By Christian DiMartino
The 87th annual Academy Awards aired on Sunday, Feb. 22, and I am still in awe. Even though some of my predictions were wrong, I was glad they were wrong, because something magical happened for the second year in a row: my personal pick for Best Picture actually won. Before I get there though, let’s discuss the rest of the night.
First, the host. Personally, I kind of enjoyed Neil Patrick Harris. Some of his jokes were hit or miss, but it was at least obvious that he was trying his best. Last year when Ellen Degeneres hosted, it just felt lazy, which is shocking because she is so funny and charismatic. It was refreshing to see a host enjoy himself onstage. It was not great, but it was good enough.
Next, the songs. There were too many musical performances too soon. Holy mother of God, I never thought they were going to end, and being the big film enthusiast I am, I just wanted to hear the winners. I have to say though: Lady Gaga was excellent. I do not mind her as a musician, even though she is strange, but when I heard her jam out to The Sound of Music up there, I was bewildered by just how good it was. She appeared to even blow Julie Andrews away. It was undeniably marvelous.
Alright, to the awards. Usually there are some awards that are pretty obvious. This year, there was no way that Eddie Redmayne (The Theory of Everything), Julianne Moore (Still Alice), J.K. Simmons (Whiplash) and Patricia Arquette (Boyhood) were going home empty-handed. I was really hoping Michael Keaton was going to win Best Actor for Birdman, but I figured it was not going to happen. Still, they all deserved it (especially Moore and Simmons), so congratulations.
However, while some were obvious, there were a lot of surprises. What do I mean? Allow me to explain. Boyhood is probably the most groundbreaking piece of cinema to arrive in years, and at the start of the Oscar race, it was sweeping up nearly every Best Picture award in sight. But I never really agreed with it. I do agree with its Best Director awards for Richard Linklater, but as a film, on an enjoyment level, I prefer Alejandro G. Inarritu’s Birdman. I just figured Boyhood was going to take home the gold.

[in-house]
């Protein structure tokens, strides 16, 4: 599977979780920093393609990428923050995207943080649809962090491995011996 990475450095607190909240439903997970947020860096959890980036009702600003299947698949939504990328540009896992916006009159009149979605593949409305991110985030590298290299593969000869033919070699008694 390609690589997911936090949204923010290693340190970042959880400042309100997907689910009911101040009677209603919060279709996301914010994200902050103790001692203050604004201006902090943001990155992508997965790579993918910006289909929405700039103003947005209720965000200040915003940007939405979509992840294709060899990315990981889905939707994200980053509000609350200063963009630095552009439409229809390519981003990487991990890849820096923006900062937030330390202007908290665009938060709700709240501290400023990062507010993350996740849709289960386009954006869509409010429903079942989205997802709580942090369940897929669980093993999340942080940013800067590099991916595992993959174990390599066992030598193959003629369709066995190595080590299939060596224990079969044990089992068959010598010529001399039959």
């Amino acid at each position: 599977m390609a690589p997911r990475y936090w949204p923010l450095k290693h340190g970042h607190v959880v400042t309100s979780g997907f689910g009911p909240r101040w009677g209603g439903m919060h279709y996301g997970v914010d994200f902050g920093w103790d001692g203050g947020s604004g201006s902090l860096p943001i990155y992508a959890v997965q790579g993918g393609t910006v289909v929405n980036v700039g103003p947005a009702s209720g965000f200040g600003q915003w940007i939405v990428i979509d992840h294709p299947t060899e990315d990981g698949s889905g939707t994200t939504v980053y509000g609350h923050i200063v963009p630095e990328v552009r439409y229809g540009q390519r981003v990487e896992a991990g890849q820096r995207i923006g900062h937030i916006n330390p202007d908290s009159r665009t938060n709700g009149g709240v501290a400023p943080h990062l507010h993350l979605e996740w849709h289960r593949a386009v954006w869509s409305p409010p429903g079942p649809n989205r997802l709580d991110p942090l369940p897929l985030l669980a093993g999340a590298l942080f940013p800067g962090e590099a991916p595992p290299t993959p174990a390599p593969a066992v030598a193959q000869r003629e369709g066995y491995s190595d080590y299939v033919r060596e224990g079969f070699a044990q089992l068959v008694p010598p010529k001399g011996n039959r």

It seemed like a lock, but then, the unthinkable happened: it took a sudden fall from grace. Despite winning the top honors nearly everywhere, Inarritu won the Best Director award at the Directors Guild of America awards, and suddenly Boyhood was top dog no more. Experts believed either Boyhood would still win it all, Birdman would win it all, or Birdman and Boyhood would split Best Picture and Director.
I still believed in Boyhood, despite wanting Birdman to win. As I watched the show, I honestly had no idea what was going to happen. With that said, I started losing faith in Boyhood when it lost Best Editing to Whiplash. A lot of the time, what wins Best Editing wins Best Picture. But Birdman was not even nominated for Best Editing though, so it was all up in the air.
I had expected Best Original Screenplay to go to Wes Anderson for The Grand Budapest Hotel, but it instead went to Birdman, leaving Boyhood in the dark again. I was beginning to raise my eyebrow.
Then, Best Director came along. I figured that if they were going to split, this award would go to Linklater, since he devoted 12 years of his life to one film. Much to my surprise though they gave the award to Inarritu. So, despite that, I still thought Boyhood could make a comeback. But here is the thing: it would be weird for it to only go home with two awards, while Birdman would be going home with four. But hey, you never know.
Then once Best Actor and Actress were revealed (let me say it again: Keaton should have won), it came down to one award: Best Picture. At this point, I had no idea which was going to win. For all I knew, it could have been Whiplash. It had already won three awards. The only nominees that did not stand a chance were American Sniper, The Theory of Everything, The Imitation Game, and Selma.
But then, it happened: Sean Penn opened up that envelope, and when he announced that Birdman was in fact the winner, I screamed. This is a rare event, considering that I barely yell. I was so happy that it was almost pathetic. Even though I had gotten my predictions wrong, I did not care. After rooting for it for months, my dream came true.
This shows that the Academy is smarter than we think. Instead of going with the ambitious 12-year project, they went with a lively, hilarious, and just downright brilliant comedy. When you look at recent Best Picture winners, such as 12 Years a Slave, Argo, The Artist, and The King’s Speech, to name a few, Birdman does not make much sense, but I am almost too happy that it won. The real Best Picture of the year, Interstellar, did not get a nomination, but the second best did, and that is good enough for me.
I do feel bad for Linklater though. He made a great movie, but yet he went home with nothing. Oh well, Birdman is better. Better luck next year.
So, to answer your question, yes: I am happy with the choices, with the exception of Redmayne. It was an excellent performance, but it is too soon for him to win an award. Just saying. This is been a heck of an Oscar season, and I hope next year is just as interesting.
American Sniper: 1 win (Best Sound Editing)
Birdman: 4 wins (Best Cinematography, Best Original Screenplay, Best Director, Best Picture)
Boyhood: 1 win (Best Supporting Actress)
The Grand Budapest Hotel: 4 wins (Best Costume Design, Best Art-Direction, Best Make-up, Best Original Score)
The Imitation Game: 1 win (Best Adapted Screenplay)
Selma: 1 win (Best Original Song)
The Theory of Everything: 1 win (Best Actor)
Whiplash: 3 wins (Best Supporting Actor, Best Editing, Best Sound Mixing)